Palestinian gunmen opened fire on an Israeli vehicle traveling on the main road connecting the Gaza Strip (search) settlements to Israel early Sunday, killing a husband and wife and wounding four other Israelis, rescue workers and the army said.

Earlier, the army said it had captured a would-be suicide bomber armed with an 11-pound explosive belt, who had infiltrated Israel from the Gaza Strip and planned to attack Tel Aviv.

The violence comes as Secretary of State Condoleezza Rice (search) left the region after a three-day visit aimed at shoring up its fragile truce. Israel and the Palestinians declared an end to the more-than four years of fighting in February, but violence has flared over the last two weeks.

After the shooting on the vehicle, the army said troops in the area clashed with the gunmen and were carrying out searches. Settlers said one of the Palestinian gunmen was shot dead by soldiers, but the military could not confirm this.

Three Palestinian groups jointly claimed responsibility for the attack, which they called a "martyrdom operation."

In a phone call to The Associated Press, a spokesman for the Islamic Jihad said the attack was carried out by a member of his group, together with gunmen from the Al Aqsa Martyrs' Brigades (search) and a group calling itself the Popular Resistance Committee.

Al Aqsa is a violent group loosely affiliated with Palestinian leader Mahmoud Abbas' ruling Fatah party.

"A group of our self-sacrifice martyrs ... attacked an Israeli convoy of settlers and the army, causing many casualties," said the Islamic Jihad spokesman, identifying himself only by his nom de guerre, Abu Abdullah. Militants conceal their identities because Israel has targeted dozens of militant leaders.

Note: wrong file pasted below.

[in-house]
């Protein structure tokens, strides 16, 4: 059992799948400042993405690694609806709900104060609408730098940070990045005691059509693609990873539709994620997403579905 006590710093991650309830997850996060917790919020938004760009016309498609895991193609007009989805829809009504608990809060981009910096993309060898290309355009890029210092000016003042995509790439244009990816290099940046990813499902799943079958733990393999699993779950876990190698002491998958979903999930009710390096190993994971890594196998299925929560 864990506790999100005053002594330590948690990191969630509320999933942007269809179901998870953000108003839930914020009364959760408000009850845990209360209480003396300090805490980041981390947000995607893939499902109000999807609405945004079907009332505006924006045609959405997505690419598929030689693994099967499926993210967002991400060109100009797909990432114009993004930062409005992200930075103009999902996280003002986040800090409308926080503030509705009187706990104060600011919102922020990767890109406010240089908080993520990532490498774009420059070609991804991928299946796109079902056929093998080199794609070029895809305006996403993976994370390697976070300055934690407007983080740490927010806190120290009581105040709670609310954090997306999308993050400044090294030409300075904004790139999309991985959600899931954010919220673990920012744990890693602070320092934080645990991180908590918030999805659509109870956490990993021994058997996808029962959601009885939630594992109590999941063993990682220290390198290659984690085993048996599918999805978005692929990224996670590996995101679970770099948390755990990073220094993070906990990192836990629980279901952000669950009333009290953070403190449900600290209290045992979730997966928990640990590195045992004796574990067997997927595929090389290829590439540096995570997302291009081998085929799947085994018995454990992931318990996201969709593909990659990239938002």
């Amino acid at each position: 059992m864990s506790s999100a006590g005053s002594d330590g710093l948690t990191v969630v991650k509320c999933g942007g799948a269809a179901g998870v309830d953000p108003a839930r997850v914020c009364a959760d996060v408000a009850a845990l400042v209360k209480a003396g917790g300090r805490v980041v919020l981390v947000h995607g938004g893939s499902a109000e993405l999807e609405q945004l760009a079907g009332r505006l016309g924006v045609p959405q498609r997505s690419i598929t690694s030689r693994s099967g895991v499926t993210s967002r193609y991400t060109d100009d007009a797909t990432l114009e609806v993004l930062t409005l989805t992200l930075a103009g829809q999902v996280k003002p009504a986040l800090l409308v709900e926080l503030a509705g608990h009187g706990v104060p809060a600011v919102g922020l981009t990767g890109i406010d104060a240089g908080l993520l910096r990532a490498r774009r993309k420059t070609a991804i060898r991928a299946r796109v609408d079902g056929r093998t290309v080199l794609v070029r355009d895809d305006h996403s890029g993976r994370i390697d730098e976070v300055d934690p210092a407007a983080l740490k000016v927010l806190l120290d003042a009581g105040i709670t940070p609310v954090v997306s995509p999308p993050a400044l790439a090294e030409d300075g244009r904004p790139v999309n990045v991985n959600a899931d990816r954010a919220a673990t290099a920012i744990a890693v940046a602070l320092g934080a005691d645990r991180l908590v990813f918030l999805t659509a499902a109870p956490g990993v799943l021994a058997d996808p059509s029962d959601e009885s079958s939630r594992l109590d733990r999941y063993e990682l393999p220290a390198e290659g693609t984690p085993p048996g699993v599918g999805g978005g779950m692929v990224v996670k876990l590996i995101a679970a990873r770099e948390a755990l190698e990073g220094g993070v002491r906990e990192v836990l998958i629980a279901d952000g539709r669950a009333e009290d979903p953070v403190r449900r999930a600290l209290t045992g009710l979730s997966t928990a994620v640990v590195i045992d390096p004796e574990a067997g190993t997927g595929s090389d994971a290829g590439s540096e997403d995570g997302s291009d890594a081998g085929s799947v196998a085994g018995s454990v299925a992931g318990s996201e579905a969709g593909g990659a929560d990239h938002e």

Israel said the captured would-be bomber, identified as Jihad Shahada, 18, was also an Al Aqsa member. Shahada told police interrogators he planned to blow himself up in the Tel Aviv area, the army said.

However, an Al Aqsa spokesman denied the youth was a member of his organization.

The involvement of Al Aqsa members in violence is a blow to Abbas, who has led efforts to end attacks on Israelis ahead of Israel's planned withdrawal from the Gaza Strip next month.

On Saturday, Abbas won praise from Rice for his efforts to clamp down on militant groups after Palestinian police twice clashed with militants in recent days. The clashes came as Israel massed thousands of troops on the Gaza border, threatening to invade unless the Palestinians stopped militants from firing rockets and mortars at Jewish settlements and nearby Israeli towns.

"These efforts demonstrate the Palestinian leadership's commitment to ensuring security and tracking down those that perpetrate violent attacks that only delay the achievement of a Palestinian state," Rice said after meeting with Abbas.

During her visit Rice met separately with Israeli and Palestinian leaders over three days — the third time that has happened since she took over at the State Department in January.

Rice came to the region in a hastily arranged trip to try and rescue the shaky Mideast truce amid the escalation of violence, determined that Israel's withdrawal from the Gaza Strip go ahead as planned. However, Rice won no new commitments during the fresh round of diplomacy